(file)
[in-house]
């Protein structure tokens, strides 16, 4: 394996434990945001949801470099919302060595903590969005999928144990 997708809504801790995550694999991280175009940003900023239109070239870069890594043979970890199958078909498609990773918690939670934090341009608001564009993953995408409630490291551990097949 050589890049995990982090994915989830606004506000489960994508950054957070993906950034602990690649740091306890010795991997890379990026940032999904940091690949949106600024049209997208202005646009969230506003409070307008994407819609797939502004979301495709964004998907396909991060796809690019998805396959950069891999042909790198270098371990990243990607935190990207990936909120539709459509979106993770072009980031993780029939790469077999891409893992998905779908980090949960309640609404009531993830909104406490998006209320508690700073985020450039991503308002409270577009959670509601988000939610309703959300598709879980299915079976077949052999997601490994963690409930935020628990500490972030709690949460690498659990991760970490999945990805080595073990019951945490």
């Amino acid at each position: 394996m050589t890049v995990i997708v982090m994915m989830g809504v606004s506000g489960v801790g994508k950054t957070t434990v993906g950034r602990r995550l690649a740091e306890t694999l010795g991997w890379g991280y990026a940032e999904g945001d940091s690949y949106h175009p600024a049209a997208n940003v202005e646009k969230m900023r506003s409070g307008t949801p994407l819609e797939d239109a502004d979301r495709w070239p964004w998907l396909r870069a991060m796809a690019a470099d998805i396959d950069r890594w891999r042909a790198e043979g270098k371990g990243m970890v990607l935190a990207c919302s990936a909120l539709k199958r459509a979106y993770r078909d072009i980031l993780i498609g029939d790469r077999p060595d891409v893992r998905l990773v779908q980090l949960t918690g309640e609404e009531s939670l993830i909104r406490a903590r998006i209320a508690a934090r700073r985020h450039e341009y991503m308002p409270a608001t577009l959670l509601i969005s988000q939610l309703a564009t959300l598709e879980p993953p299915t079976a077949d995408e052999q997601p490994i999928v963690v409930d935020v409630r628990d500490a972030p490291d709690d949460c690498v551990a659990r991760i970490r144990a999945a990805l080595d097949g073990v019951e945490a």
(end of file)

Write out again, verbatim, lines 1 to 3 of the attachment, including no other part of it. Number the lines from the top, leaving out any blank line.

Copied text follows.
[in-house]
């Protein structure tokens, strides 16, 4: 394996434990945001949801470099919302060595903590969005999928144990 997708809504801790995550694999991280175009940003900023239109070239870069890594043979970890199958078909498609990773918690939670934090341009608001564009993953995408409630490291551990097949 050589890049995990982090994915989830606004506000489960994508950054957070993906950034602990690649740091306890010795991997890379990026940032999904940091690949949106600024049209997208202005646009969230506003409070307008994407819609797939502004979301495709964004998907396909991060796809690019998805396959950069891999042909790198270098371990990243990607935190990207990936909120539709459509979106993770072009980031993780029939790469077999891409893992998905779908980090949960309640609404009531993830909104406490998006209320508690700073985020450039991503308002409270577009959670509601988000939610309703959300598709879980299915079976077949052999997601490994963690409930935020628990500490972030709690949460690498659990991760970490999945990805080595073990019951945490």
């Amino acid at each position: 394996m050589t890049v995990i997708v982090m994915m989830g809504v606004s506000g489960v801790g994508k950054t957070t434990v993906g950034r602990r995550l690649a740091e306890t694999l010795g991997w890379g991280y990026a940032e999904g945001d940091s690949y949106h175009p600024a049209a997208n940003v202005e646009k969230m900023r506003s409070g307008t949801p994407l819609e797939d239109a502004d979301r495709w070239p964004w998907l396909r870069a991060m796809a690019a470099d998805i396959d950069r890594w891999r042909a790198e043979g270098k371990g990243m970890v990607l935190a990207c919302s990936a909120l539709k199958r459509a979106y993770r078909d072009i980031l993780i498609g029939d790469r077999p060595d891409v893992r998905l990773v779908q980090l949960t918690g309640e609404e009531s939670l993830i909104r406490a903590r998006i209320a508690a934090r700073r985020h450039e341009y991503m308002p409270a608001t577009l959670l509601i969005s988000q939610l309703a564009t959300l598709e879980p993953p299915t079976a077949d995408e052999q997601p490994i999928v963690v409930d935020v409630r628990d500490a972030p490291d709690d949460c690498v551990a659990r991760i970490r144990a999945a990805l080595d097949g073990v019951e945490a």